This page is a part of the Custom Track Tutorial. Back to the main tutorial page.
Track scale (track size) is an important topic for Custom Track authors. A track that is scaled too small will make players hit corners on turns and complete the course too quickly. An over-scaled track will be boring and take ages to complete. Picking the right scale early is important. It takes far more time and effort to change a track's scale when the track is close to completion than it does in the early stages of the project.
Scale Factors and Percent
This article uses scale factors and percent numbers. Multiply a scale factor by 100 to get the percent value.
- Factor 1.2 == 120%
- Factor 0.8 == 80%
It is up to the creator to decide his or her preferred unit so as long as they are consistent all the way through the custom track creation process. Most modeling programs use SI (Metric) units by default. It is much easier to calculate scale changes and make measurements with SI units than English measurements (inches and feet). Therefore, it is a good practice to use meters.
It is highly recommended for SketchUp users to use the Simple Meters template. If SketchUp normally starts with a template using English measurements, set the Simple Meters template as the default template for new projects. Click on Window > Preferences then click on Template and select Simple Template - Meters from the list and press OK. 3ds Max starts up unit-less by default.
Blender uses meters by default, but they are scaled differently than the units used in Mario Kart Wii, KMP editors, and SketchUp. To fix this, open the Scene Properties menu and under Units set Unit Scale to 100. Now the values shown in Blender can match the values recommended by this article. If you do this, you will need to export the model with a scale of 0.01. Alternatively, you can use the ratio 1 Blender meter : 100 MKW Units to find equivalent values.
Choosing a Scale
Note: These recommendations are for SketchUp. Scaling factors may be different when using other 3D editors.
A good scale for the width of a road can range anywhere from 2000m to 4000m across. Narrow sections shouldn't be much less than 1500m across. Your road should be at least 3000m wide at the starting line to accommodate player starts. This all very flexible because the road width is influenced by many factors, including:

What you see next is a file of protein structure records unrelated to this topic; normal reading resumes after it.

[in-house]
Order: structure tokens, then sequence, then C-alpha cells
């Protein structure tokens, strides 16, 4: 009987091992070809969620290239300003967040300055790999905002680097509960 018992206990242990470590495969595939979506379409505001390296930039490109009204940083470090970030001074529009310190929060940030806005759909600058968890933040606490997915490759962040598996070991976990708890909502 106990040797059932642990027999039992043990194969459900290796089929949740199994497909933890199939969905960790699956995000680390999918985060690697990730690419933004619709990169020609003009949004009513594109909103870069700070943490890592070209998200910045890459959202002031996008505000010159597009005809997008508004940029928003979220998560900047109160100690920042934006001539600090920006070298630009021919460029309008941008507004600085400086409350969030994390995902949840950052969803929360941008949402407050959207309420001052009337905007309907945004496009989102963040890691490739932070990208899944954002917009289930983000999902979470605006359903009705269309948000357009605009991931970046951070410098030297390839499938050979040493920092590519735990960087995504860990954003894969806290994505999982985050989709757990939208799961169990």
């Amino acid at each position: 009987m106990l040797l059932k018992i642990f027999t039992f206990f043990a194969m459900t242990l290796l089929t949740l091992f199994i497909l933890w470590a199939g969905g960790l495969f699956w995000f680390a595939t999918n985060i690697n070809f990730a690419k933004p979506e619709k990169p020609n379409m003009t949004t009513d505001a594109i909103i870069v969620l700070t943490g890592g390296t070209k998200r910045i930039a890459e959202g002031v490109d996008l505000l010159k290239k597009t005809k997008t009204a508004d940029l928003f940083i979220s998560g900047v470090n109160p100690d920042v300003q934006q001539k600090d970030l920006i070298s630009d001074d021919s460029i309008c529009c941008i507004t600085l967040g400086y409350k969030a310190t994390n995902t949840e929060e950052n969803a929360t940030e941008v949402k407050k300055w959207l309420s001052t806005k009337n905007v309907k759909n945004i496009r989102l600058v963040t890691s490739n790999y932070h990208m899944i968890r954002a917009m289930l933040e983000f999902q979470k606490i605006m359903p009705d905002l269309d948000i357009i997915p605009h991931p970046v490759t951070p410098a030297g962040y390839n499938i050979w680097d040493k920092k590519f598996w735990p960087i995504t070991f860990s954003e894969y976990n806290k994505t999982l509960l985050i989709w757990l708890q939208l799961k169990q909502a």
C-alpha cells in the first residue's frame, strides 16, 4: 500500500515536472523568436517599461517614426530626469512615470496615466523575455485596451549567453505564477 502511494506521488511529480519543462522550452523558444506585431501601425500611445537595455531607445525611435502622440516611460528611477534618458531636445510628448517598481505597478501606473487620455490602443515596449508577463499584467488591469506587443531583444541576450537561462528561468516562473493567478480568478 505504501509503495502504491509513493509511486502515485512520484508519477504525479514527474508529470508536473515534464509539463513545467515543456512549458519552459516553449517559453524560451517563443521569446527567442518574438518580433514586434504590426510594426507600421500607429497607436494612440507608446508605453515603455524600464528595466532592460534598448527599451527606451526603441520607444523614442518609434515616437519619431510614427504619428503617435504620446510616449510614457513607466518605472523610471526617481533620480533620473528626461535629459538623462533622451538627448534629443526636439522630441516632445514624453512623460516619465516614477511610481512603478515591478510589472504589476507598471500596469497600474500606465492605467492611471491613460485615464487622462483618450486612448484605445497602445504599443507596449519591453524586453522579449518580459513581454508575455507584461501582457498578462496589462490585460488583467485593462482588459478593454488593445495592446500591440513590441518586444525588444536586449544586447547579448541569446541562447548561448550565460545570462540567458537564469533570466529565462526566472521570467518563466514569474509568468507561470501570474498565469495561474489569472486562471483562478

- Length of straightaways
- Angles of turns
- Angles of slopes
- The presence of off-road or guard rails
- Boosts and Jumps
- Boosts from nearby item boxes
- Intended difficulty
- "Natural" roads (dirt roads) can vary widely in width.
- "Artificial" roads (streets, corridors) will have fixed widths through much of the course.
Avoid making long stretches of narrow roads without any wide sections; this can lead to problems when players fall off the track. Respawn points need to be placed on wide sections of track because when more than one player respawns at the same time, the additional players spawn to the left or the right of the respawn point. If there is no track below the player, they will be picked up by Lakitu and dropped over and over again.
It's a good idea to compare your track's scale to other custom tracks, especially if this is your first track. Many custom track models are available to download from the Google 3D Warehouse.
Inside vs Outside Drift
Mario Kart Wii vehicles have different handling characteristics. There are two main categories, vehicles that use outside drift (all karts and 9 bikes) and ones that use inside drift (Mach Bike, Flame Runner and 7 other bikes). Some turns that might be easy when using one type might be overly difficult with another. Therefore you should test your track with a variety of vehicles at different speeds to determine if your scale works for everyone.